The Long-Term Care Dilemma

With the many Baby Boomers reaching their golden years it is expected that the cost of long-term care (LTC) costs could reach $5.6 trillion nationwide by 2047. The best estimates is that 40% of the aging population will need some sort of nursing home stay for either rehabilitation or end-of-life care. According to a recent study by pricewaterhouseCoopers, the average lifetime cost of long-term professional services was $172,000 per person in 2016.  Unfortunately, very few people are prepared to deal with this risk as less than eight percent of people have long-term care insurance and only ten percent of people in the U.S. have a long-term care plan in place. This lack of planning is extremely troubling because long-term care is a very real and expensive risk as nearly 70% of people will need long-term care at some point and the cost of one year in a semi-private nursing home can exceed over $150,000. With the costs of these services rising and scarce options for the non-wealthy, it is important to consider some of the options that exist for funding LTC expenses.

Hybrid Plans

While LTC insurance plans exists, they are often are expensive and limited in scope. But they are not the only option out there. A common way of financing LTC expenses is through “linked benefit” or hybrid plans. One such product is a life insurance plan with a quality of life rider. This popular option give the policy owner access to the majority of the death benefit if their quality of life reduces to the point of needing long-term care services. If no long-term care is needed, then the entire value of the policy is paid out to the beneficiaries. If the LTC expenses to do drain the life benefit, then the remainder of the life benefit is paid out to the beneficiaries upon death of the policy holder.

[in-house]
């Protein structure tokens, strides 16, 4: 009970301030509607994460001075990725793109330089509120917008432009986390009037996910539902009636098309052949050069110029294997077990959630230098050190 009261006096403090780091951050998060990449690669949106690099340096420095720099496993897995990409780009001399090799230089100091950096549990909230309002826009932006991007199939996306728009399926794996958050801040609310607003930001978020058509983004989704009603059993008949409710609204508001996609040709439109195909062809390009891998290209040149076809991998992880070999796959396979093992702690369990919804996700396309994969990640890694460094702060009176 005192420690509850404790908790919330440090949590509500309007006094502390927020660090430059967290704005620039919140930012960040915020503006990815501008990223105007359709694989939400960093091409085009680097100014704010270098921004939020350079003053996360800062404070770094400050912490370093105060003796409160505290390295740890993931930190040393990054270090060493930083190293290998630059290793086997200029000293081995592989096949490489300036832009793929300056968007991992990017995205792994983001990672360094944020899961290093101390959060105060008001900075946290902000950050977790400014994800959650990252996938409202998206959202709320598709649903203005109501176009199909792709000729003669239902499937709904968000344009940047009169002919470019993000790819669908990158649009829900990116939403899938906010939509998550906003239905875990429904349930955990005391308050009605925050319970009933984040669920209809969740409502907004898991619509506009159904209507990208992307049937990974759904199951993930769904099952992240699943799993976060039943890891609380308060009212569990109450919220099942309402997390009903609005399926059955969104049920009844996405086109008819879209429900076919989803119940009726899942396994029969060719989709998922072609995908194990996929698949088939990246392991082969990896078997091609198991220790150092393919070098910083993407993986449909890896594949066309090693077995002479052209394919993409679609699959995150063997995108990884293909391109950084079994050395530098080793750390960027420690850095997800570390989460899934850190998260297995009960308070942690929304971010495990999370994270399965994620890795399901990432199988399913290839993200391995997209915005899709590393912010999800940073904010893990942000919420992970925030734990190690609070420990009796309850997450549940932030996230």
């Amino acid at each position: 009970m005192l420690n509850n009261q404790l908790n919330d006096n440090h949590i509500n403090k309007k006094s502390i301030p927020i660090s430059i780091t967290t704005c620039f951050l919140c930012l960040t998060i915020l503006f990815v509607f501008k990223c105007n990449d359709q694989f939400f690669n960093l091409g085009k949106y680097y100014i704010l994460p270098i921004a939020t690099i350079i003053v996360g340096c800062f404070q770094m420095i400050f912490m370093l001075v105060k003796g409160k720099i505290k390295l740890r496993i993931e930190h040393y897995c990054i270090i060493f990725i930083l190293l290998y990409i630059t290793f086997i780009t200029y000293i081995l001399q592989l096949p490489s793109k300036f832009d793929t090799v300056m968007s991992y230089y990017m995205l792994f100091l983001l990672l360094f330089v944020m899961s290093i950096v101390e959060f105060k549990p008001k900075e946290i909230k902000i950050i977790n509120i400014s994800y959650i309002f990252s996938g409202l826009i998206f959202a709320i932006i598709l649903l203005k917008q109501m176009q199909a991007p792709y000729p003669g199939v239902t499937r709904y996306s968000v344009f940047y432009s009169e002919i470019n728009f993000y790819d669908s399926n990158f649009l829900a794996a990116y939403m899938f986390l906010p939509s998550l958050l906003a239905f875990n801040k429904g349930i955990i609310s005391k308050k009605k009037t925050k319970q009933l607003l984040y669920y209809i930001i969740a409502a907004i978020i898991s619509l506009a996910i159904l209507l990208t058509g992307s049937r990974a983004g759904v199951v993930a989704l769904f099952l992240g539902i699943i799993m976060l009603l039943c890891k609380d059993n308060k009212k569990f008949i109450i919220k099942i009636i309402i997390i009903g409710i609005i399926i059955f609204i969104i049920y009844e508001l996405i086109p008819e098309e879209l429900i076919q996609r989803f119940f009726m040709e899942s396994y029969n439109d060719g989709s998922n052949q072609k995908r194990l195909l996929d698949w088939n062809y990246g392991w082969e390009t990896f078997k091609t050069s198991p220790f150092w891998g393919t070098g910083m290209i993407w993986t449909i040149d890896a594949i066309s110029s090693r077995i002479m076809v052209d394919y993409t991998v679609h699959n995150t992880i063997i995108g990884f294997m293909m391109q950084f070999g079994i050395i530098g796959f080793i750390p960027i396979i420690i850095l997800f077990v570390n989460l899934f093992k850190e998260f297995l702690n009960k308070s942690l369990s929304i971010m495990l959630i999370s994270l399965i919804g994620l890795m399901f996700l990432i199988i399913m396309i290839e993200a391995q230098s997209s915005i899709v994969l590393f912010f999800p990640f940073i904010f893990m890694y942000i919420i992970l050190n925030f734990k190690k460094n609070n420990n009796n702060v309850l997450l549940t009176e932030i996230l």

Life Insurance Policies

A lot of life insurance policies have options to get money out to cover long-term care expenses. The first option can only be used if the policy has a cash value. Some or all of it can be accessed through withdrawals or loans. A second option is to sell the policy as a life settlement. This option can give the policy holder up to three time as much as the cash value option. Third option is the viatical settlement. This is virtually the same as option two, but is done when the policy holder is terminally ill. The value is determined by their policy benefits and life expectancy.


An annuity is a policy sold by insurance companies that are designed to grow funds through investments and then provide a stream of income once the policy has matured or “annuitized”. These policies generally do not allow funds to pass tax free to your beneficiaries, but many are including tax qualified LTC benefits. Some insurance companies offer fixed annuities with long-term care riders, which enable you to invest the money you might have saved for long-term care into a product that provides a fixed income but also will provide higher payouts if you need long-term care benefits. These policies often give a much higher annuity payment when LTC is needed and these products can be purchased in a single lump sum avoiding constantly increasing premiums.

The major cause of hesitation among purchasers of standalone LTC policies is that if you do not use the benefit, you do not get a payout. The options listed here solve that dilemma while also serving you and your loved ones in time of need. Thanks to the Pension Protection Act of 2016, you may be able to exchange any existing life insurance or annuity policies for those that include long-term care benefits.

Each product has a lot of options that can be difficult to navigate on your own. Before you make any decisions, you should talk to you benefit consultant to see what your current policy looks like, and if you can make any adjustments.